By Donna Jo Napoli
YOUNG XING XING IS BOUND.
Bound to her father's moment spouse and daughter after Xing Xing's father has kicked the bucket. sure to a lifetime of servitude as a tender lady in historic China, the place the lifetime of a lady is valued under that of cattle. sure to be on my own and single, with out mom and dad to rearrange for an appropriate husband. Dubbed "Lazy One" through her stepmother, Xing Xing spends her days caring for her part sister, Wei Ping, who can't stroll due to her foot bindings, the painful yet obligatory culture for ladies who're healthy to be married. nonetheless, Xing Xing is content material, for now, to perform her present for poetry and calligraphy, to are likely to the mysterious yet attractive carp in her backyard, and to dream of a lifestyles unbound by way of the legislation of relatives and society.
But all of this is often approximately to alter because the time for the village's annual competition attracts close to, and Stepmother, who has spent the vast majority of the family's cash, grows eager to discover a husband for Wei Ping. Xing Xing quickly realizes that this greed and desperation may possibly threaten not just her thoughts of the previous, but in addition her desires for the future.
In this searing tale, Donna Jo Napoli, acclaimed writer of Beast and Breath, delves into the roots of the Cinderella fable and finds a story as robust because it is wide-spread.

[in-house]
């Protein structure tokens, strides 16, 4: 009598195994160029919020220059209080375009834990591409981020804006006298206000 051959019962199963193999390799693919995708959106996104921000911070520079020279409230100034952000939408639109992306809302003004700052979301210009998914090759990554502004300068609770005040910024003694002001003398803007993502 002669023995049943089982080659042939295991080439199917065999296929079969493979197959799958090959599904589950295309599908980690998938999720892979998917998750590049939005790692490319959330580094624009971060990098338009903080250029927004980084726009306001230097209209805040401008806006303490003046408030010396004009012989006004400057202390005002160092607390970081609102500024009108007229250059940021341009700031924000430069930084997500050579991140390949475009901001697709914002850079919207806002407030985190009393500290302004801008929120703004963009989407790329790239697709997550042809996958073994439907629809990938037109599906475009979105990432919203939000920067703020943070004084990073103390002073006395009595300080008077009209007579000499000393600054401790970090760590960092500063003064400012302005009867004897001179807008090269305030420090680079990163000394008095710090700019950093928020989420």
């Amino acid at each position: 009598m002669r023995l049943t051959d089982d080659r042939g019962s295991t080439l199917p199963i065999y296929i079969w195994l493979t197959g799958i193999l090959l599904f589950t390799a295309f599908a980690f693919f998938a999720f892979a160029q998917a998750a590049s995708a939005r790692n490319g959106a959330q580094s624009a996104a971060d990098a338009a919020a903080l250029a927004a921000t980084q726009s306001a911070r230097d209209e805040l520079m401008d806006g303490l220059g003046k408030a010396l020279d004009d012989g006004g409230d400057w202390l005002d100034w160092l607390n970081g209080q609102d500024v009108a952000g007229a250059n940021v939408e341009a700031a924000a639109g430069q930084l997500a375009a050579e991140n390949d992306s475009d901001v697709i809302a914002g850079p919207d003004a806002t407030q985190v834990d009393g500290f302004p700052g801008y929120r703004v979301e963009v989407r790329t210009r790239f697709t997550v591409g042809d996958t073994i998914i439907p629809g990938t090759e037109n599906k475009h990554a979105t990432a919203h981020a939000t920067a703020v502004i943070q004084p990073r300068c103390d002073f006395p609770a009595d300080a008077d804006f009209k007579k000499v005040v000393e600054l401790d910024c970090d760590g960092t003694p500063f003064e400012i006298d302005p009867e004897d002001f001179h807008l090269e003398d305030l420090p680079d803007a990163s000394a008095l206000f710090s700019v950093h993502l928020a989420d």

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Additional info for Bound
85 Instead of recommending an all-embracing project for constructing public health in China, as was often claimed by Dr. Wu Liande and some other scholars, the plague conference recommended that the Qing government should institutionalize the notification and management of infectious disease. Partially accepting this suggestion, the newly established Republican government created the North Manchurian Plague Prevention Service in the following year, with Dr. Wu as its director. This service was placed under the direct supervision of the Ministry of Foreign Affairs, and the foreign-controlled Maritime Custom Service financially supported it until 1929.
The local magistrate and chief of police were invited to look into the microscope and convince themselves of the true cause of the plague. Their collective skepticism, however, made Dr. ”16 The microscope could make visible both the plague-causing organisms and their channel of transmission, but it could have only very limited influence on people’s beliefs and prior knowledge, not to mention their entrenched ways of coping with epidemic disease. The problem of learning new knowledge was not restricted to the Chinese people; foreign doctors trained in modern methods also learned CHAPTER 2 26 the hard way about the pneumonic nature of the plague.
Wu’s old friends in the Ministry of Foreign Affairs who had sought his assistance in the first place, did not need the microscope to be convinced that it was a pneumonic plague. As the tragic death of Dr. Mesny SOVEREIGNTY AND THE MICROSCOPE 27 further confirmed their trust in Dr. Wu, they were eager to turn Dr. Wu’s discovery into effective antiplague measures in order to resolve the sovereignty crisis. In a telegram to Vice Minister Shi Zhaoji, Dr. ”19 It was very daring for a young, inexperienced physician such as Dr.
Bound by Donna Jo Napoli